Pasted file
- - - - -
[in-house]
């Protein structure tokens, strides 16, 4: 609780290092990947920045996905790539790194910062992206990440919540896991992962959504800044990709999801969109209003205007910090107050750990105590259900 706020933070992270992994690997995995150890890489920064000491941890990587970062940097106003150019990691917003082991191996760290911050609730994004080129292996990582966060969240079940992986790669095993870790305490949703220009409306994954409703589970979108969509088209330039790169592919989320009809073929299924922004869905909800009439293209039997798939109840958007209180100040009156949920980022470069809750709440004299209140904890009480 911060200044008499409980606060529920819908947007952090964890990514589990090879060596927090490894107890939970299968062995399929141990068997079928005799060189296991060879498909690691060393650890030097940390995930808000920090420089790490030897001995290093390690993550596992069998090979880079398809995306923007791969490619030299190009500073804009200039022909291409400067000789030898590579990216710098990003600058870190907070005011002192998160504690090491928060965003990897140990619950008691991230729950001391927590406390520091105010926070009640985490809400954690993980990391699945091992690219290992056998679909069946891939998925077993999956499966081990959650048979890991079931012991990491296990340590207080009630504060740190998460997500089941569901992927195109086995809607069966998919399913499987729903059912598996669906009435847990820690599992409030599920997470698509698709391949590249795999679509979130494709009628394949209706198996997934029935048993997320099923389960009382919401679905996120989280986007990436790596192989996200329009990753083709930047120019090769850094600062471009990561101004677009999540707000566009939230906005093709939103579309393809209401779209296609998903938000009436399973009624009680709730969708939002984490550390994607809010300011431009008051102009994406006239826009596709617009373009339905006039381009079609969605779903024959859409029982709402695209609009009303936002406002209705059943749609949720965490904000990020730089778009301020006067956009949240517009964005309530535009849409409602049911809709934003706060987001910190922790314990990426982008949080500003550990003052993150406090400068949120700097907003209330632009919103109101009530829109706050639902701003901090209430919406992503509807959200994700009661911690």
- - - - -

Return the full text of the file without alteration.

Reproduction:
[in-house]
């Protein structure tokens, strides 16, 4: 609780290092990947920045996905790539790194910062992206990440919540896991992962959504800044990709999801969109209003205007910090107050750990105590259900 706020933070992270992994690997995995150890890489920064000491941890990587970062940097106003150019990691917003082991191996760290911050609730994004080129292996990582966060969240079940992986790669095993870790305490949703220009409306994954409703589970979108969509088209330039790169592919989320009809073929299924922004869905909800009439293209039997798939109840958007209180100040009156949920980022470069809750709440004299209140904890009480 911060200044008499409980606060529920819908947007952090964890990514589990090879060596927090490894107890939970299968062995399929141990068997079928005799060189296991060879498909690691060393650890030097940390995930808000920090420089790490030897001995290093390690993550596992069998090979880079398809995306923007791969490619030299190009500073804009200039022909291409400067000789030898590579990216710098990003600058870190907070005011002192998160504690090491928060965003990897140990619950008691991230729950001391927590406390520091105010926070009640985490809400954690993980990391699945091992690219290992056998679909069946891939998925077993999956499966081990959650048979890991079931012991990491296990340590207080009630504060740190998460997500089941569901992927195109086995809607069966998919399913499987729903059912598996669906009435847990820690599992409030599920997470698509698709391949590249795999679509979130494709009628394949209706198996997934029935048993997320099923389960009382919401679905996120989280986007990436790596192989996200329009990753083709930047120019090769850094600062471009990561101004677009999540707000566009939230906005093709939103579309393809209401779209296609998903938000009436399973009624009680709730969708939002984490550390994607809010300011431009008051102009994406006239826009596709617009373009339905006039381009079609969605779903024959859409029982709402695209609009009303936002406002209705059943749609949720965490904000990020730089778009301020006067956009949240517009964005309530535009849409409602049911809709934003706060987001910190922790314990990426982008949080500003550990003052993150406090400068949120700097907003209330632009919103109101009530829109706050639902701003901090209430919406992503509807959200994700009661911690």